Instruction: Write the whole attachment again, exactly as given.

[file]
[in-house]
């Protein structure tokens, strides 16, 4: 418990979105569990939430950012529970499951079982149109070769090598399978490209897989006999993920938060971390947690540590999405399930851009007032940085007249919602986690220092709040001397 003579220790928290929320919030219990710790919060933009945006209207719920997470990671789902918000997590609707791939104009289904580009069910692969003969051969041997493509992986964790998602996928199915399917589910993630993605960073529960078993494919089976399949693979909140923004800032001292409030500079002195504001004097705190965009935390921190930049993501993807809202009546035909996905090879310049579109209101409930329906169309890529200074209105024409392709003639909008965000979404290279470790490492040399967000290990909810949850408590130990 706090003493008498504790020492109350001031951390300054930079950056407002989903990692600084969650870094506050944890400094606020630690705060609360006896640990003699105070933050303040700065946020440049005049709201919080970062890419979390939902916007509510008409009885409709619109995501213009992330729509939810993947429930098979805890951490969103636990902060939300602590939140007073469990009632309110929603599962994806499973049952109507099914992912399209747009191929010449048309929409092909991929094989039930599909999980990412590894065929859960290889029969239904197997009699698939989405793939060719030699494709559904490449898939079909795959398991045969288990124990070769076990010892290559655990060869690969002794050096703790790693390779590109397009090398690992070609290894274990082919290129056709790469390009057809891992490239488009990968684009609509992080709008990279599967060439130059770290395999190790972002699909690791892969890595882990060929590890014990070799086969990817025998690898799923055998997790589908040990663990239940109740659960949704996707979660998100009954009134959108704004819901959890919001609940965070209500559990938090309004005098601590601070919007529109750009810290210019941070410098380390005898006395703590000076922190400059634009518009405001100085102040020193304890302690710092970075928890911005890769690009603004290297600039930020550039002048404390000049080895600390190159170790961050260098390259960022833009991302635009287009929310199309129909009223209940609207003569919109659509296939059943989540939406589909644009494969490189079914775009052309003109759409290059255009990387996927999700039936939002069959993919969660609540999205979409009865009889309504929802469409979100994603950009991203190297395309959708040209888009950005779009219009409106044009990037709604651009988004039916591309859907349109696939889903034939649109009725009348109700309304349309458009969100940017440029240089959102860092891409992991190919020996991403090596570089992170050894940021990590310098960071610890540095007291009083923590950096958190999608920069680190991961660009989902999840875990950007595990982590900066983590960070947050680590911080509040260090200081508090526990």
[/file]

[in-house]
């Protein structure tokens, strides 16, 4: 418990979105569990939430950012529970499951079982149109070769090598399978490209897989006999993920938060971390947690540590999405399930851009007032940085007249919602986690220092709040001397 003579220790928290929320919030219990710790919060933009945006209207719920997470990671789902918000997590609707791939104009289904580009069910692969003969051969041997493509992986964790998602996928199915399917589910993630993605960073529960078993494919089976399949693979909140923004800032001292409030500079002195504001004097705190965009935390921190930049993501993807809202009546035909996905090879310049579109209101409930329906169309890529200074209105024409392709003639909008965000979404290279470790490492040399967000290990909810949850408590130990 706090003493008498504790020492109350001031951390300054930079950056407002989903990692600084969650870094506050944890400094606020630690705060609360006896640990003699105070933050303040700065946020440049005049709201919080970062890419979390939902916007509510008409009885409709619109995501213009992330729509939810993947429930098979805890951490969103636990902060939300602590939140007073469990009632309110929603599962994806499973049952109507099914992912399209747009191929010449048309929409092909991929094989039930599909999980990412590894065929859960290889029969239904197997009699698939989405793939060719030699494709559904490449898939079909795959398991045969288990124990070769076990010892290559655990060869690969002794050096703790790693390779590109397009090398690992070609290894274990082919290129056709790469390009057809891992490239488009990968684009609509992080709008990279599967060439130059770290395999190790972002699909690791892969890595882990060929590890014990070799086969990817025998690898799923055998997790589908040990663990239940109740659960949704996707979660998100009954009134959108704004819901959890919001609940965070209500559990938090309004005098601590601070919007529109750009810290210019941070410098380390005898006395703590000076922190400059634009518009405001100085102040020193304890302690710092970075928890911005890769690009603004290297600039930020550039002048404390000049080895600390190159170790961050260098390259960022833009991302635009287009929310199309129909009223209940609207003569919109659509296939059943989540939406589909644009494969490189079914775009052309003109759409290059255009990387996927999700039936939002069959993919969660609540999205979409009865009889309504929802469409979100994603950009991203190297395309959708040209888009950005779009219009409106044009990037709604651009988004039916591309859907349109696939889903034939649109009725009348109700309304349309458009969100940017440029240089959102860092891409992991190919020996991403090596570089992170050894940021990590310098960071610890540095007291009083923590950096958190999608920069680190991961660009989902999840875990950007595990982590900066983590960070947050680590911080509040260090200081508090526990």